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June 18, 2014

Cholesterol: The Good, The Bad & The Ugly


Many of us get our cholesterol checked every year or so, but what do those numbers really mean? Here you will find a simple breakdown of each part of the cholesterol panel, and tips to make your numbers perfect.

First, it is important to realize that cholesterol is not inherently a bad thing. Your body needs cholesterol to support your cell’s membranes. However, when you have too much cholesterol in your blood it can build up as plaques in your arteries that lead to heart attacks and strokes. Cholesterol cannot move around your body on its own, so it uses lipoproteins. Think of lipoproteins as transport vehicles for your cholesterol. There are several different vehicles: HDL, LDL, and VLDL. Triglycerides are also a part of your cholesterol panel because they are a measure of the fat in your blood.

Your triglycerides:  This is a measure of the fat in your blood. Your body uses triglycerides as energy. Triglycerides are found in natural fats and oils, and high concentrations in the blood indicate an elevated risk of stroke. To help lower your triglycerides without medicine you should: limit fats and sugars in your diet, lose weight if you are overweight, exercise more, stop smoking, and limit alcohol intake.

Your HDL: HDL, or “good,” cholesterol picks up excess cholesterol and takes it back to your liver. You want this number as high as possible because HDL cholesterol protects against heart disease: a level less than 40 mg/dL is low and is considered a major risk factor because it increases your risk for developing heart disease; HDL levels of 60 mg/dL or more help to lower your risk for heart disease. The only way to increase your HDL is with exercise. If exercise alone does not work, medication can be used.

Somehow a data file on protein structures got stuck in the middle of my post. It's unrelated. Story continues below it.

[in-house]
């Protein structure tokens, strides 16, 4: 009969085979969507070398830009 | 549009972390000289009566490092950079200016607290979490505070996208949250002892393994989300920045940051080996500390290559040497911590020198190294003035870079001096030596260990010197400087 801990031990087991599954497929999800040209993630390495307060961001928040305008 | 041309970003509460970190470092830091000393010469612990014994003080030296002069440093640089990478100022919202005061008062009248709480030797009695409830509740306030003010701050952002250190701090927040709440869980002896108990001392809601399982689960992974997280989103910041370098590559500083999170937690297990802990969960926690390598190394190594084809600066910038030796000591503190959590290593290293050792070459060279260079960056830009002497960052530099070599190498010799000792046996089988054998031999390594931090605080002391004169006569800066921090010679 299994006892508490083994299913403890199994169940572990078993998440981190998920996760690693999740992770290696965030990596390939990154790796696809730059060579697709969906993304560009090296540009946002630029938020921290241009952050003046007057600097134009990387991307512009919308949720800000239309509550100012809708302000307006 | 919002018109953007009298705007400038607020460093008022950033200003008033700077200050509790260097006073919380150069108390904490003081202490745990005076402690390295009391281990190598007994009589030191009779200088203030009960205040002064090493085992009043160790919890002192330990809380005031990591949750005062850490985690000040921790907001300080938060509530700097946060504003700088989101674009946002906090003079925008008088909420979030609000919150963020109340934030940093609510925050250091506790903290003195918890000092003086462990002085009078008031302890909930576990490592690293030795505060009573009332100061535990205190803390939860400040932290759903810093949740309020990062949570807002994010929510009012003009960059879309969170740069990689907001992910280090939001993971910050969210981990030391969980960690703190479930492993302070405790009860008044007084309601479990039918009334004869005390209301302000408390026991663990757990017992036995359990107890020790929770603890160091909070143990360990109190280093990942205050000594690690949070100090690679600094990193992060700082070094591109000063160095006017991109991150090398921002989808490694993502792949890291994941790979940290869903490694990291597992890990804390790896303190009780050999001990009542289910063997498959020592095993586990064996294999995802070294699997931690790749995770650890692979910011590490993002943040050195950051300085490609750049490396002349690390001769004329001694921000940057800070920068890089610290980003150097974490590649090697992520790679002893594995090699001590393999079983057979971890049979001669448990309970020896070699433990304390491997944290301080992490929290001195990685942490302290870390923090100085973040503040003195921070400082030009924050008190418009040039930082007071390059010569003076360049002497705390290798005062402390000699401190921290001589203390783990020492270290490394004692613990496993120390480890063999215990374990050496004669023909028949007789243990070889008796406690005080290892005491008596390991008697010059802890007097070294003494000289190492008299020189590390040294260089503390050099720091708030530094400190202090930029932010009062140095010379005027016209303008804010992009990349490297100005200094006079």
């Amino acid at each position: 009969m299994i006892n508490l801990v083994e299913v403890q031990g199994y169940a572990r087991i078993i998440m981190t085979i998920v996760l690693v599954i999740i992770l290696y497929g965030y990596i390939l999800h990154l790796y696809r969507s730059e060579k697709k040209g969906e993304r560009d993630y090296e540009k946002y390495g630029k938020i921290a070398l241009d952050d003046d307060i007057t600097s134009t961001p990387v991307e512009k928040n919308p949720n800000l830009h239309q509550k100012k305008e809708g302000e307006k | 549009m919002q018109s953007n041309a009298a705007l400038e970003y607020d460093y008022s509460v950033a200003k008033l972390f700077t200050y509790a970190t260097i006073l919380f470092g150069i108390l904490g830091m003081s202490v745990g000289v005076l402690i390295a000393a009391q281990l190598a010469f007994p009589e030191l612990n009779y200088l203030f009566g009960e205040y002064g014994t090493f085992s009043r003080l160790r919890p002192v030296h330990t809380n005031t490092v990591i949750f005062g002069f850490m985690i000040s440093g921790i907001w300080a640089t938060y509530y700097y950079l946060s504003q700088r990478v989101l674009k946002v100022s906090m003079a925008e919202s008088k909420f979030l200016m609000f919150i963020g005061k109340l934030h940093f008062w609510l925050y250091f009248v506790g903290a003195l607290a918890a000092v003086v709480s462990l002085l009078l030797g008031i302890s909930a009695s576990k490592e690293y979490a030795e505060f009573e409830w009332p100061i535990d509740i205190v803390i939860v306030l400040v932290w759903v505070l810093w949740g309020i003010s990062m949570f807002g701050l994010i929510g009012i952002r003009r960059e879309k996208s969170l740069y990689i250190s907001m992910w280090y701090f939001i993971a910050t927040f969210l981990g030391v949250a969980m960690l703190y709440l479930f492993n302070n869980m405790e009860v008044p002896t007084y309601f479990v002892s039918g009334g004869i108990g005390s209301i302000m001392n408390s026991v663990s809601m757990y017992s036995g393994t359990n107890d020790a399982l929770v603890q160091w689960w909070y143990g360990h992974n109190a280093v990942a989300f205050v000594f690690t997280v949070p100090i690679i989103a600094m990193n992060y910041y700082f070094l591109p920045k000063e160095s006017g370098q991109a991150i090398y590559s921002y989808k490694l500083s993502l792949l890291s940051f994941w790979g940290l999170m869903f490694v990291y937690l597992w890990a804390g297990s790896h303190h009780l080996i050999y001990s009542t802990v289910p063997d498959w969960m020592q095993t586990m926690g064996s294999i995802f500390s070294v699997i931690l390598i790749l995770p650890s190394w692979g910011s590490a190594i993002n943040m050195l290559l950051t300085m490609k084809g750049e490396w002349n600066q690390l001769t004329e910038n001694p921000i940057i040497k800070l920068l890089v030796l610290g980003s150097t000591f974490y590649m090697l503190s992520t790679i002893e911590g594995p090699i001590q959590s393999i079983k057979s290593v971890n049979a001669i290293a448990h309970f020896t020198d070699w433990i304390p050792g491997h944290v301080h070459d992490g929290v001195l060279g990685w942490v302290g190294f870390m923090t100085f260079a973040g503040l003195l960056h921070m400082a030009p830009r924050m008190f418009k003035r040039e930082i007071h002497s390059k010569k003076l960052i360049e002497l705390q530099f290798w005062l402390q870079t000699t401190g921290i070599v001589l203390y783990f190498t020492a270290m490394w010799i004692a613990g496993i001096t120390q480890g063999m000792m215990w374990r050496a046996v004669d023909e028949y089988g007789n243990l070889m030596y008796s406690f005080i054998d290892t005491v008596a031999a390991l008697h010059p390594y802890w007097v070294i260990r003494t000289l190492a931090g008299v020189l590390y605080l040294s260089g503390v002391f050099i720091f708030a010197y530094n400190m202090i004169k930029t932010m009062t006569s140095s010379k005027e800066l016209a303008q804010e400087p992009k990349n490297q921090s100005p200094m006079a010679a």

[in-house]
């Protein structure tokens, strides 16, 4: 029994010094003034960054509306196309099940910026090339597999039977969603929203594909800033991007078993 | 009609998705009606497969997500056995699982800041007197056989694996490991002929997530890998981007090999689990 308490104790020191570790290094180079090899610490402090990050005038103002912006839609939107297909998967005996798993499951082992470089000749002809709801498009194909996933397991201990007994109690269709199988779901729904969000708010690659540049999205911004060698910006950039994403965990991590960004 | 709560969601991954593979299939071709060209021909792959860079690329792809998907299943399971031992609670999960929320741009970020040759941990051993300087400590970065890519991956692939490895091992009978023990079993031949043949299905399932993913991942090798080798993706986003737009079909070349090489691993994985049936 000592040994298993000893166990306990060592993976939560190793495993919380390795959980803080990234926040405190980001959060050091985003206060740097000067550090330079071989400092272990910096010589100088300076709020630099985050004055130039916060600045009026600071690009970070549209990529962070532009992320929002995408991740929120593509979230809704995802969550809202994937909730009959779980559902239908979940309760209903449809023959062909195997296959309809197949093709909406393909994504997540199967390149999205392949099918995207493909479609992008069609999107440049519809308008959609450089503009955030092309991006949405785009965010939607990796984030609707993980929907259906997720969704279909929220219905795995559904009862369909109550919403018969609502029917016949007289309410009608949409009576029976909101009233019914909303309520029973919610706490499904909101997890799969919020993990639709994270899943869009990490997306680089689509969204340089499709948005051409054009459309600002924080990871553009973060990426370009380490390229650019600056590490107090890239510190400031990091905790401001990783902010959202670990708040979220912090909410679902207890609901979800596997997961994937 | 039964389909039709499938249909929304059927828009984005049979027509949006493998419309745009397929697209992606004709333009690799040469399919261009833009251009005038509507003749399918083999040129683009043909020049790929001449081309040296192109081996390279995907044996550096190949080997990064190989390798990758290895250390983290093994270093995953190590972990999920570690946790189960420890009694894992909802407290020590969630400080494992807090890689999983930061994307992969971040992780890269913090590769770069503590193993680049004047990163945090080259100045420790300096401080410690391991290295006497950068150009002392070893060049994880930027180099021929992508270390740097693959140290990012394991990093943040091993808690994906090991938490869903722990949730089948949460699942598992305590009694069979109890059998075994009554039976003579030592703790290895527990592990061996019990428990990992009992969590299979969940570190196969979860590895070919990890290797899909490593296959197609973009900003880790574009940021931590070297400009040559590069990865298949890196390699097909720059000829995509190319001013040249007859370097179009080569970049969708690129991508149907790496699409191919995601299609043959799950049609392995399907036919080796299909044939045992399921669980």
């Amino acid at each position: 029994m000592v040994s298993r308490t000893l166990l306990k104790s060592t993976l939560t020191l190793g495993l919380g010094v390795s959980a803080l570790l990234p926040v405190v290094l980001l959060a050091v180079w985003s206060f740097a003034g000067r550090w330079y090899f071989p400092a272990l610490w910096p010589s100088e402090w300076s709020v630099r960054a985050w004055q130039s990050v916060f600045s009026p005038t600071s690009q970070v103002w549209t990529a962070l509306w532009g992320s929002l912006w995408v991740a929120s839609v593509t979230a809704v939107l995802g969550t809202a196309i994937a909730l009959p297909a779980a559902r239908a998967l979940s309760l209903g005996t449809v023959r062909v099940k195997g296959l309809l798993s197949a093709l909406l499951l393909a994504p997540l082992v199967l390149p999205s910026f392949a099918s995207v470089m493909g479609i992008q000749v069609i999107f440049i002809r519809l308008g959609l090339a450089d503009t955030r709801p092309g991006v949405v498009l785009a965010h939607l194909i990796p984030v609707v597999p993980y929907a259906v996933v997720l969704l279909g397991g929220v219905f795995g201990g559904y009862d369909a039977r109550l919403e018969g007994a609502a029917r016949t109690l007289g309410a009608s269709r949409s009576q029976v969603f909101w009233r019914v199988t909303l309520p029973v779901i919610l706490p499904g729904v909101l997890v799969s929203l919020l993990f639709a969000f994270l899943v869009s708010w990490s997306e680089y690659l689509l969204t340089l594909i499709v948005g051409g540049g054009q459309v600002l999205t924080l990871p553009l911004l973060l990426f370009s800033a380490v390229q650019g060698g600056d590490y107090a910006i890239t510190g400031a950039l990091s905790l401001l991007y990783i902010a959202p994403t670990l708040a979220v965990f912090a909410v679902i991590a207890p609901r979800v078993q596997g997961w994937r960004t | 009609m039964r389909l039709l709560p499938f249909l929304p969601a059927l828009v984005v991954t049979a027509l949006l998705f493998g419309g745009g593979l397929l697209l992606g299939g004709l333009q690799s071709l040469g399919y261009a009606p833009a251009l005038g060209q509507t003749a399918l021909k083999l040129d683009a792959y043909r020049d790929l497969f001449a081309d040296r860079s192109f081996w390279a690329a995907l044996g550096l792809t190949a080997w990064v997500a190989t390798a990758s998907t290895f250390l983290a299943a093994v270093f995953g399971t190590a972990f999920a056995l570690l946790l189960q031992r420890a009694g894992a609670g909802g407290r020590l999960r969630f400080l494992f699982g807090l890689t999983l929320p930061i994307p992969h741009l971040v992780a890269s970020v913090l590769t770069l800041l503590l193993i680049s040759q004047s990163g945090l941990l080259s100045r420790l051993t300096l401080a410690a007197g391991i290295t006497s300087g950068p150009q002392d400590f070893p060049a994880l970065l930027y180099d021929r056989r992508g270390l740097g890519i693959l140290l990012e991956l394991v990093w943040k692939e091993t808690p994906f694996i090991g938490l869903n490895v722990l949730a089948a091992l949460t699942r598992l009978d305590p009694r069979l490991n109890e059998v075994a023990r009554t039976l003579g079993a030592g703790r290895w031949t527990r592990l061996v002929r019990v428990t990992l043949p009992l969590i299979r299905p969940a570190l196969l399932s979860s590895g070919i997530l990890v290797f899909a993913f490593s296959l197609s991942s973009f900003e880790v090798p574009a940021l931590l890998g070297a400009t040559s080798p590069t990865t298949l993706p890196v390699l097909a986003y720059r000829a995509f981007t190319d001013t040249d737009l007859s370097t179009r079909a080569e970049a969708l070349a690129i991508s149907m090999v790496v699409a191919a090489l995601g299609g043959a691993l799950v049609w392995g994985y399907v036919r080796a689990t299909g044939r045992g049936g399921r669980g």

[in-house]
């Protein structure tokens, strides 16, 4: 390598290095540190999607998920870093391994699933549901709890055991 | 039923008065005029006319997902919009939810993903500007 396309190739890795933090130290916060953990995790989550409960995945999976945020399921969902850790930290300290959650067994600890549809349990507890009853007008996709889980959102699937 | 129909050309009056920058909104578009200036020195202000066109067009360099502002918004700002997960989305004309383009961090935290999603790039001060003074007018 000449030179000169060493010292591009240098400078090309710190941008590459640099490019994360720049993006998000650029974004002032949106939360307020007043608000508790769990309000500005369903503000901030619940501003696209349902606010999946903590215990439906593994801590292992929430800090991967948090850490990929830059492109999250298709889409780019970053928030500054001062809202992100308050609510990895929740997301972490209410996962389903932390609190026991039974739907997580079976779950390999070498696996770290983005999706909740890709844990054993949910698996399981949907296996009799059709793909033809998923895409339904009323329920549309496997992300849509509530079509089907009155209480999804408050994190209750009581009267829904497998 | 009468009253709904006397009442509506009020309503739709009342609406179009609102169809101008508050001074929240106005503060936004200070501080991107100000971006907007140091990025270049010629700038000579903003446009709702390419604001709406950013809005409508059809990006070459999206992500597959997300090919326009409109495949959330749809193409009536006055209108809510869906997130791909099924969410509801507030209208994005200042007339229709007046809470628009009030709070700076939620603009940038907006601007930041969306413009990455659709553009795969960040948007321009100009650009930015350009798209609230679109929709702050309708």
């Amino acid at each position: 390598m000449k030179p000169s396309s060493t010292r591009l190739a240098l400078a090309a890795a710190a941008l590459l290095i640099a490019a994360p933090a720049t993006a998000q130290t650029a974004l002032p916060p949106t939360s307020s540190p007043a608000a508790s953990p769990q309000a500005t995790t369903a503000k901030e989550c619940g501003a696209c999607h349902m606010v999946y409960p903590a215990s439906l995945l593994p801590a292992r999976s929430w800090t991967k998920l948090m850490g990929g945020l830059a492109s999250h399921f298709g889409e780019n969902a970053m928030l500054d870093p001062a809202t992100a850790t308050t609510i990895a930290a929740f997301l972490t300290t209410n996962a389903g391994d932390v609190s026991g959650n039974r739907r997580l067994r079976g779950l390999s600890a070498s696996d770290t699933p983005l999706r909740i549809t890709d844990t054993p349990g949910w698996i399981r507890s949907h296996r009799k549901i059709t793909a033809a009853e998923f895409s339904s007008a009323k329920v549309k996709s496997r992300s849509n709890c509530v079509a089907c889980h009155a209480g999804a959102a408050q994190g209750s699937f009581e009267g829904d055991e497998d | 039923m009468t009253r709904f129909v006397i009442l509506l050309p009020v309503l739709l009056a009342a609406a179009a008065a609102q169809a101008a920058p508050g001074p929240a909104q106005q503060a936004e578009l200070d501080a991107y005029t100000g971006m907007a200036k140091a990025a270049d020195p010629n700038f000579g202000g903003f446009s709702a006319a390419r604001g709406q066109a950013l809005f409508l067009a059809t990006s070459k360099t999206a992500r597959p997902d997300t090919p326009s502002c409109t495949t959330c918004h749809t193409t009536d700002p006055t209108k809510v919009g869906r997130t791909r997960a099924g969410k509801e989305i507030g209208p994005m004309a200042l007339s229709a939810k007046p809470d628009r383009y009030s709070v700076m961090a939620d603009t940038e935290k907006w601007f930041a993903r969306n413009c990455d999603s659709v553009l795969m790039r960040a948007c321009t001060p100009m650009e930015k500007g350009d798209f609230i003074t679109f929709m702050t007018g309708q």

Your LDL: This is the “bad” cholesterol. Too much LDL builds up in your arteries and can cause heart attacks and strokes. Eating lots of saturated fats and being inactive can raise your LDL.  An LDL cholesterol-lowering diet is low in saturated fat (less than 7% of total calories a day) and dietary cholesterol (less than 200 mg a day). Adding fiber and plant sterols (like cholesterol-lowering margarine) can further lower LDL levels. Sticking closely with a cholesterol-lowering diet can lower LDL levels by up to 30%. Regular aerobic exercise lowers LDL cholesterol even further, and increases HDL — or “good” — cholesterol too.  Foods low in saturated fat includes fat-free or 1% dairy products, lean meats, fish, skinless poultry, whole grain foods, and fruits and vegetables. Look for soft margarines (liquid or tub varieties) that are low in saturated fat and contain little or no trans fat (another type of dietary fat that can raise your cholesterol level). Limit foods high in cholesterol such as liver and other organ meats, egg yolks, and full-fat dairy products.

Your VLDL: This type of lipoprotein contains the most triglycerides, a type of fat, attached to the proteins in your blood. VLDL cholesterol makes LDL cholesterol larger in size, causing your blood vessels to narrow with thick plaques. Lowering your LDL will in turn lower your VLDL.

In summary, if you have high cholesterol or if some component of your cholesterol panel is suboptimal, lifestyle changes are usually the first step in lowering your cholesterol. These changes include exercising for 30-60 minutes on most days of the week, and limiting foods that are high in saturated fat since saturated fats are the main culprit of high LDLs, triglycerides and low HDLs. (tip: saturated fats are solid at room temperature!)

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